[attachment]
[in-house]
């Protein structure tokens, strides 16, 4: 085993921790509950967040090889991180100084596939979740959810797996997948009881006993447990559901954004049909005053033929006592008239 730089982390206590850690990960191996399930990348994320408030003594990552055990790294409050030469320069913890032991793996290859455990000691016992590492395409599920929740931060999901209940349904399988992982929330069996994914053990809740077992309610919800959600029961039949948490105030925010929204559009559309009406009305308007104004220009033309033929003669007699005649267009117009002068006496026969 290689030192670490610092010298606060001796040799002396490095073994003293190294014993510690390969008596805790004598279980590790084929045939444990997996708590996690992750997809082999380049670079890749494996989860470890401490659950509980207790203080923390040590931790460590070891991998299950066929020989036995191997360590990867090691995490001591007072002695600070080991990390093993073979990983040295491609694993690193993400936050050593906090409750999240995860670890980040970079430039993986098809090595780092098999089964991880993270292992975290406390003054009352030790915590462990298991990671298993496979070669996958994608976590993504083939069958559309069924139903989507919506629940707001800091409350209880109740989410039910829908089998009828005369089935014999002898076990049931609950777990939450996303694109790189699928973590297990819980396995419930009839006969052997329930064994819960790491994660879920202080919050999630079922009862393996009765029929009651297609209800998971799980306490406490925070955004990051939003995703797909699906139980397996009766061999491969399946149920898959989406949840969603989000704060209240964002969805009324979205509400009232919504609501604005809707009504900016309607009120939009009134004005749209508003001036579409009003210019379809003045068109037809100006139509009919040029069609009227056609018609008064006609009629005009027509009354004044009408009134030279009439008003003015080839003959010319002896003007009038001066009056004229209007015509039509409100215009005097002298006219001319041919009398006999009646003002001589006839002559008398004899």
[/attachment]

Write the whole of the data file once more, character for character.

[in-house]
């Protein structure tokens, strides 16, 4: 085993921790509950967040090889991180100084596939979740959810797996997948009881006993447990559901954004049909005053033929006592008239 730089982390206590850690990960191996399930990348994320408030003594990552055990790294409050030469320069913890032991793996290859455990000691016992590492395409599920929740931060999901209940349904399988992982929330069996994914053990809740077992309610919800959600029961039949948490105030925010929204559009559309009406009305308007104004220009033309033929003669007699005649267009117009002068006496026969 290689030192670490610092010298606060001796040799002396490095073994003293190294014993510690390969008596805790004598279980590790084929045939444990997996708590996690992750997809082999380049670079890749494996989860470890401490659950509980207790203080923390040590931790460590070891991998299950066929020989036995191997360590990867090691995490001591007072002695600070080991990390093993073979990983040295491609694993690193993400936050050593906090409750999240995860670890980040970079430039993986098809090595780092098999089964991880993270292992975290406390003054009352030790915590462990298991990671298993496979070669996958994608976590993504083939069958559309069924139903989507919506629940707001800091409350209880109740989410039910829908089998009828005369089935014999002898076990049931609950777990939450996303694109790189699928973590297990819980396995419930009839006969052997329930064994819960790491994660879920202080919050999630079922009862393996009765029929009651297609209800998971799980306490406490925070955004990051939003995703797909699906139980397996009766061999491969399946149920898959989406949840969603989000704060209240964002969805009324979205509400009232919504609501604005809707009504900016309607009120939009009134004005749209508003001036579409009003210019379809003045068109037809100006139509009919040029069609009227056609018609008064006609009629005009027509009354004044009408009134030279009439008003003015080839003959010319002896003007009038001066009056004229209007015509039509409100215009005097002298006219001319041919009398006999009646003002001589006839002559008398004899």